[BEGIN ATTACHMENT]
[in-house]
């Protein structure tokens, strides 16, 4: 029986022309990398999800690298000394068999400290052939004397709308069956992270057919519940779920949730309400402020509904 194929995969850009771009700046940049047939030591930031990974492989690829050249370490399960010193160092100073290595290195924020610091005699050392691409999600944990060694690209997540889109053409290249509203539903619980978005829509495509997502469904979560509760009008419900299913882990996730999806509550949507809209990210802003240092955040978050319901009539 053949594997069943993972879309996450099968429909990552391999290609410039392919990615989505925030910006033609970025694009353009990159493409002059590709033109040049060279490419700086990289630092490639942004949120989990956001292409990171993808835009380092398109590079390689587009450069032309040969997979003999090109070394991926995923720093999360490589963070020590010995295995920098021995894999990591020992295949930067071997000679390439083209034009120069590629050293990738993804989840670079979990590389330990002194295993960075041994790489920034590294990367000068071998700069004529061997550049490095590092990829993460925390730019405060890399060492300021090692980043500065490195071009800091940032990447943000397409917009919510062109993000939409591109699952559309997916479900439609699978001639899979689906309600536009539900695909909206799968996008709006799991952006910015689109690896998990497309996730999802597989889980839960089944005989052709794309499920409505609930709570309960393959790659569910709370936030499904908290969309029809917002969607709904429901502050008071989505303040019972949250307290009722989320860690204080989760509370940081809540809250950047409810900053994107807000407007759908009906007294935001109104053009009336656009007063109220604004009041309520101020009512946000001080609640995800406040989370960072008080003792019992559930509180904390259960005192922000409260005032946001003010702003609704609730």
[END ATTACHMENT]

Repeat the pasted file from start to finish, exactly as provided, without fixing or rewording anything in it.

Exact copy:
[in-house]
């Protein structure tokens, strides 16, 4: 029986022309990398999800690298000394068999400290052939004397709308069956992270057919519940779920949730309400402020509904 194929995969850009771009700046940049047939030591930031990974492989690829050249370490399960010193160092100073290595290195924020610091005699050392691409999600944990060694690209997540889109053409290249509203539903619980978005829509495509997502469904979560509760009008419900299913882990996730999806509550949507809209990210802003240092955040978050319901009539 053949594997069943993972879309996450099968429909990552391999290609410039392919990615989505925030910006033609970025694009353009990159493409002059590709033109040049060279490419700086990289630092490639942004949120989990956001292409990171993808835009380092398109590079390689587009450069032309040969997979003999090109070394991926995923720093999360490589963070020590010995295995920098021995894999990591020992295949930067071997000679390439083209034009120069590629050293990738993804989840670079979990590389330990002194295993960075041994790489920034590294990367000068071998700069004529061997550049490095590092990829993460925390730019405060890399060492300021090692980043500065490195071009800091940032990447943000397409917009919510062109993000939409591109699952559309997916479900439609699978001639899979689906309600536009539900695909909206799968996008709006799991952006910015689109690896998990497309996730999802597989889980839960089944005989052709794309499920409505609930709570309960393959790659569910709370936030499904908290969309029809917002969607709904429901502050008071989505303040019972949250307290009722989320860690204080989760509370940081809540809250950047409810900053994107807000407007759908009906007294935001109104053009009336656009007063109220604004009041309520101020009512946000001080609640995800406040989370960072008080003792019992559930509180904390259960005192922000409260005032946001003010702003609704609730």